Curtain Up !
Under Jim Farmer’s direction, the Out On Film festival marks 29 years of the LGBT community on the big screen.
Movies have come a long way, and not just to your iPad or iPhone. Twenty-nine years ago, organizers of the then-fledgling Out On Film movie festival struggled to get submissions that touched on LGBT themes or were produced by a member of the community.
This year, a record 400 movies were submitted for the chance to share their stories with Atlanta from September 29 through October 6.
“We now get films from all over the world,” says Jim Farmer, the festival director since 2008 (and a regular contributor here at 17th South). “We start the submission process January 1 and have until September to narrow it down.” Last year’s event screened 45 feature and about 65 short films. The goal is to have at least 100, and in recent years, that hasn’t proved problematic. In fact, many of the movies are making their world premieres here.
“We love to find the voices of tomorrow, that new talent with his or her first film.” says Farmer. “Some of the filmmakers are veterans, but many are brand new; they’ll be names you hear about in five to 10 years.”
The festival’s best success so far has been with Evgeny Afineevsky, who showed his film “Oy Vey! My Son is Gay” at Out On Film in 2009. This year, he was nominated for an Academy Award for Best Documentary for his “Winter on Fire: Ukraine’s Fight for Freedom.”
And movie-goers don’t just get to watch the films: There are plenty of opportunities to meet and greet the creative talents during the week. Getting filmmakers to participate has also gotten easier, says Farmer.
“In 2013, we got a grant from the Academy of Motion Picture Arts and Sciences (the group behind the Oscars) to promote our filmmakers series, and that got us national recognition,” says Farmer. “The growth of the Atlanta film industry has also brought more filmmakers into the area. We’ve made an impact by bringing filmmakers here who show their films, have a great experience and decide to make their next film here. They’re actually moving here from L.A. Never in a million years did I think I’d see that happen!”
Along with showcase voices and stories of the LGBT community, Out On Film offers a unique opportunity for film-lovers of all persuasions to come together. “These days you can watch a movie…anywhere, but at these events, you can watch a movie, hang out with the filmmaker, learn about the process and come together with other people from the LGBT community,” says Farmer. “Even though a lot of progress has been made, it’s still not comfortable for many people to be out. Here, they can see movies collectively and share the experience.”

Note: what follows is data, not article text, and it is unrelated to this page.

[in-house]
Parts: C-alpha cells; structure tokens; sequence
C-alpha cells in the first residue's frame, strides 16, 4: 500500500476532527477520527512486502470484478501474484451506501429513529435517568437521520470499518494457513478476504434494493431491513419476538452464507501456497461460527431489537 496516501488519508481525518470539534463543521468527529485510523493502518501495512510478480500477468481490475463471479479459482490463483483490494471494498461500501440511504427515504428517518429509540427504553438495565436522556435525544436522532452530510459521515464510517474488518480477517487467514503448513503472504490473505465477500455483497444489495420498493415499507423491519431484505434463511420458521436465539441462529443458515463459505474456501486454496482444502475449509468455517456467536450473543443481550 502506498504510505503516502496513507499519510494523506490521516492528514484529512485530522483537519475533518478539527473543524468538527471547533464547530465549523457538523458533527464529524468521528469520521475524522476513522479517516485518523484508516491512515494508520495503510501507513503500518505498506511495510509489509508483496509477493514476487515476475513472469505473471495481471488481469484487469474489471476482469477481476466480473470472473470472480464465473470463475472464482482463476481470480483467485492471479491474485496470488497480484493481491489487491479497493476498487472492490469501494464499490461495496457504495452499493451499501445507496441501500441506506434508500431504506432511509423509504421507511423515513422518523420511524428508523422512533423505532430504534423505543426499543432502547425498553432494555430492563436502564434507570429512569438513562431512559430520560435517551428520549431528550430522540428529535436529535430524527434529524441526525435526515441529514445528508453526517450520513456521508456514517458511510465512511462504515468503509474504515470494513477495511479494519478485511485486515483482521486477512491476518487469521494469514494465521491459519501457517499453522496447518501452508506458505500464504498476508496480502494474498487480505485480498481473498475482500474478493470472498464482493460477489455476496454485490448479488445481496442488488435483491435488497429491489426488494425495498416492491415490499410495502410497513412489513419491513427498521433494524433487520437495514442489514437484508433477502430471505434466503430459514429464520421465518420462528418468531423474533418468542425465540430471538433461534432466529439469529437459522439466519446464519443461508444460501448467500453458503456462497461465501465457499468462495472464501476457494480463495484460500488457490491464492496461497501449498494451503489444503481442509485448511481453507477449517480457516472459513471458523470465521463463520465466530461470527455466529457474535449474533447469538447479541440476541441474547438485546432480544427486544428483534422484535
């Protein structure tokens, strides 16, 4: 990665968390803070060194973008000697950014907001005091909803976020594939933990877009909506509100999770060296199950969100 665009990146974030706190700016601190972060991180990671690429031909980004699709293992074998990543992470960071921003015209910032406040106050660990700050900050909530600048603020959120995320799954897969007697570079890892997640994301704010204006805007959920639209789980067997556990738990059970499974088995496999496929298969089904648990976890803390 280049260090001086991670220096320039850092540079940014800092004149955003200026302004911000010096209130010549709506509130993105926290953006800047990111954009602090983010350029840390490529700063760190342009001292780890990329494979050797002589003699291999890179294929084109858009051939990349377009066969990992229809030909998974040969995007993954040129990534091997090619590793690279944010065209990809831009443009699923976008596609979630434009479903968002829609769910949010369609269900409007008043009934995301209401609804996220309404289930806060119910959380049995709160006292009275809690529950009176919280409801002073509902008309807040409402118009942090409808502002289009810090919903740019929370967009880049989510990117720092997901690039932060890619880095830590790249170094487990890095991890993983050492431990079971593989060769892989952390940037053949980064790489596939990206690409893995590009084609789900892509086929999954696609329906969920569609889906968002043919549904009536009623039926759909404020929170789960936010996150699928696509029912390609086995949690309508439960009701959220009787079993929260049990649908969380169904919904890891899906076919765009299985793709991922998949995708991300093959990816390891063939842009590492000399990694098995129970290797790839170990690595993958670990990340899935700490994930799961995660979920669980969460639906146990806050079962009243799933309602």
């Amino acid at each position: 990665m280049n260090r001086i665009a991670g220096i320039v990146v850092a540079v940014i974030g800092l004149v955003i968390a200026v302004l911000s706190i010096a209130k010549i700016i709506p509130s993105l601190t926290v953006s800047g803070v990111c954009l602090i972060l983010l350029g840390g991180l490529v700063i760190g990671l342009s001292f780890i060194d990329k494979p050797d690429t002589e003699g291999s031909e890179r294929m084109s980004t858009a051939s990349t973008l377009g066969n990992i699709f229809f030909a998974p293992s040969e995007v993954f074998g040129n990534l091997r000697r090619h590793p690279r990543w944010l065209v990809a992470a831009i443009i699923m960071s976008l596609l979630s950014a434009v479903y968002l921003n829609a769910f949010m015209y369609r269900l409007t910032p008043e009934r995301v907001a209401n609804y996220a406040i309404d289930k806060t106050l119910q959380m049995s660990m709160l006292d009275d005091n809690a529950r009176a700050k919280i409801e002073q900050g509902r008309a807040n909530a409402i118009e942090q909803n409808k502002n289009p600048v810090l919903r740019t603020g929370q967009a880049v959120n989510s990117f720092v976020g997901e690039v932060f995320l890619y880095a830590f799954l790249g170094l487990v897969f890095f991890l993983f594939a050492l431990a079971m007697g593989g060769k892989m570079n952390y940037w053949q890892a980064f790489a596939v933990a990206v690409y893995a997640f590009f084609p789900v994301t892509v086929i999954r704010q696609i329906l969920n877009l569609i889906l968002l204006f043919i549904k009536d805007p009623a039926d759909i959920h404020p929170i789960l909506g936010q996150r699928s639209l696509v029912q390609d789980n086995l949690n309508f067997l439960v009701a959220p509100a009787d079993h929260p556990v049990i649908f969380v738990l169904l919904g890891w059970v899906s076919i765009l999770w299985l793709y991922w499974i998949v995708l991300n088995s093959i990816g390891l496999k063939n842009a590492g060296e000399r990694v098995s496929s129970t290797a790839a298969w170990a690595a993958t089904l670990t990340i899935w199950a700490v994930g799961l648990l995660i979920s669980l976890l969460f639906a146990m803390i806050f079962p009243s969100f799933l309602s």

Must See Movies…
Highlights of the 29th Out On Film festival include these sure-fire hits:
“Strike a Pose” Six gay and one straight male dancers appeared with Madonna on stage and in the film
“Truth or Dare.” This movie, made 25 years later, tells the story of their behind-the-scenes struggles and personal challenges.
“Fair Haven” Gregory Harrison and Tom Wopat start in a story about a young man’s coming home after gay conversion therapy, only to be faced with an emotionally distant father and memories of a past, loving relationship he tries to forget.
“First Girl I Loved” A sensation at Sundance, this film centers on 17-year-old Anne and her new love, Sasha. Among the many hurdles they face as high schoolers is the guy who has a crush on Anna and is determined to change her mind.
OUT ON FILM
September 29 – October 6
Midtown Art Cinema
931 Monroe Drive, 30308
Individual tickets are $11; a festival pass is $160; the “three films for $30” pass is the most popular. Parties, special events and receptions are held at various locations.
STORY: H.M. Cauley
PHOTO: Scott Reeves